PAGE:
Do note that the price you paid isn't necessarily equal to the property's current value. Similarly, the repair costs isn't the same as the value it adds, as you'll see below:

How Do You Calculate ARV?

Calculating ARV is simply getting the property's current value and then adding the repair value. That should provide you with a nice rough estimate.

How Do You Calculate ARV?

However, if you're looking to get a more nuanced answer so you don't accidentally pass up a worthwhile investment property, you can do the following:

Schedule an Inspection and Appraisal

Before you sign the purchase agreement, the first thing you should do is schedule an inspection. This would give you a clear snapshot of the property's condition: exactly the amount of work it needs and how much you'd likely spend in its restoration.

After the inspection, you must then get the appraised value to have a starting point in calculating the financial benefit of such an undertaking. You can either spend a few hundred dollars by hiring a professional appraiser, or you can...

Look at Comparable Properties

To establish the current value of the property you're eyeing, you can evaluate it against real estate comps in a comparative market analysis (CMA). Comps are similar properties in the same neighborhood, which means these are properties with roughly the same square footage, features, age, architectural style, and condition.

Comps can easily be found on the multiple listing service, which can be accessed if you're working with a real estate agent, but if you'd like to save on realtor commissions, you can totally DIY this process!

To get a reliable estimated value from your CMA, it is recommended to look at around 5 comps recently sold nearby and get their average purchase price. Once you complete the upgrades on your fix and flip property, you could probably sell it at around the same price.

Estimate Repair and Renovation Costs

The inspection report would tell you what needs to be done to improve for property's current state. It also gives you an idea regarding future repairs. You can then shop around for contractors and get quotes from them.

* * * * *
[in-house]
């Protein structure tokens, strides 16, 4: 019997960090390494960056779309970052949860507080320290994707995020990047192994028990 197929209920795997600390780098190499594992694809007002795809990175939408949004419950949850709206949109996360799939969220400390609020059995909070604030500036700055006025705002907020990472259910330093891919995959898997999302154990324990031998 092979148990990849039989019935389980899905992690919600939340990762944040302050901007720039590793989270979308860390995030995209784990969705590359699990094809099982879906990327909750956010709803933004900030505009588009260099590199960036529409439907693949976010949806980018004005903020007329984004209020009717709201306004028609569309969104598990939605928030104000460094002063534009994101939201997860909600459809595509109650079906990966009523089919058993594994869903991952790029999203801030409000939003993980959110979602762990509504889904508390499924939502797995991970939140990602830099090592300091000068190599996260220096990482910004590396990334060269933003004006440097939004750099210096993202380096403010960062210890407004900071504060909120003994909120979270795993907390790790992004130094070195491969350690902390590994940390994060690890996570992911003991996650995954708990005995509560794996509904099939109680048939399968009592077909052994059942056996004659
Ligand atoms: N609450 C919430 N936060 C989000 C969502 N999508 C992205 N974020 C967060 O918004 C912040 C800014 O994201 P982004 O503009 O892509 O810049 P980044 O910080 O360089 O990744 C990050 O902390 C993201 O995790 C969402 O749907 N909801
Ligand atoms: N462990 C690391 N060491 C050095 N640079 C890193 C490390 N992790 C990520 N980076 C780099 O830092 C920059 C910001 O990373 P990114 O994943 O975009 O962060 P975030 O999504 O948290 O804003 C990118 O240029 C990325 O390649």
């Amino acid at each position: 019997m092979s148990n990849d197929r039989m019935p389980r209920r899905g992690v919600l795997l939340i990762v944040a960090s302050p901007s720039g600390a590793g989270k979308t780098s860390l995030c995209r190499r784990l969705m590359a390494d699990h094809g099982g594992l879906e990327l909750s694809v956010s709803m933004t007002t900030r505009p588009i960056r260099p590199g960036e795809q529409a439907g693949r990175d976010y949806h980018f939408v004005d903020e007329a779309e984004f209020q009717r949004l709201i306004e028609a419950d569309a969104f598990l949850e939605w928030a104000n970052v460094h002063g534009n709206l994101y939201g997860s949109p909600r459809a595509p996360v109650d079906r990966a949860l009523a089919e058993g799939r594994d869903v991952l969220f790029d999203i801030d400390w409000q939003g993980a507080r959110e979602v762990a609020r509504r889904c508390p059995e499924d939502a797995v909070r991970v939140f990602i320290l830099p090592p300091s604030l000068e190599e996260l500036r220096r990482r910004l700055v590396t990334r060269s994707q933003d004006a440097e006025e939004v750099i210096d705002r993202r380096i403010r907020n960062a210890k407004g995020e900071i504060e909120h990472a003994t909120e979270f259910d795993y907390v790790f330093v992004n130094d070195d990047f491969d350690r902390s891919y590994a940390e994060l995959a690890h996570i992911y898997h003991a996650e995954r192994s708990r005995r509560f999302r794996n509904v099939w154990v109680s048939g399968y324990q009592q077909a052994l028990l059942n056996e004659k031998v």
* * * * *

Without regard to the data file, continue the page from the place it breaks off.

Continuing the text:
And since you're flipping houses, you definitely want to get the most bang for your buck. Therefore, focus on repairs and upgrades that can add to your property value.

Upgrades with high returns include:

Add a home office: hybrid office setups are commonplace in the post-pandemic world. Converting one of the bedrooms into a home office can definitely attract working professionals looking for their new home, and doing so adds around $10,000 to the property's market value.

Replace the garage door: Not only does it boost your curb appeal and makes it stand out in the neighborhood, it adds an average of $3,000 to the estimated value. And since garage doors usually cost around $1,200, that investment has a stunning 133% return!

Revamp your façade by giving it a fresh coat of paint: Repainting your whole exterior not only makes your house look like new, it adds about $7,000 in resale value!

Consider an open plan layout: If Pinterest boards are anything to go by, an open floor layout is really trendy! Knocking down the walls not only gives your interiors an airy feel, your house can sell for 15% more than its comparable properties.

What Is the 70% Rule in Real Estate?

No matter how diligent you are in preparing everything beforehand, planned repairs rarely happen as they were set out to be. More often than not, issues are uncovered while the renovation plan is being carried out, driving up the total cost of repairs.

So, in order to avoid cost overruns and to give you some wiggle room as a real estate investor, the 70% rule of real estate is there to ensure profitability on your investments.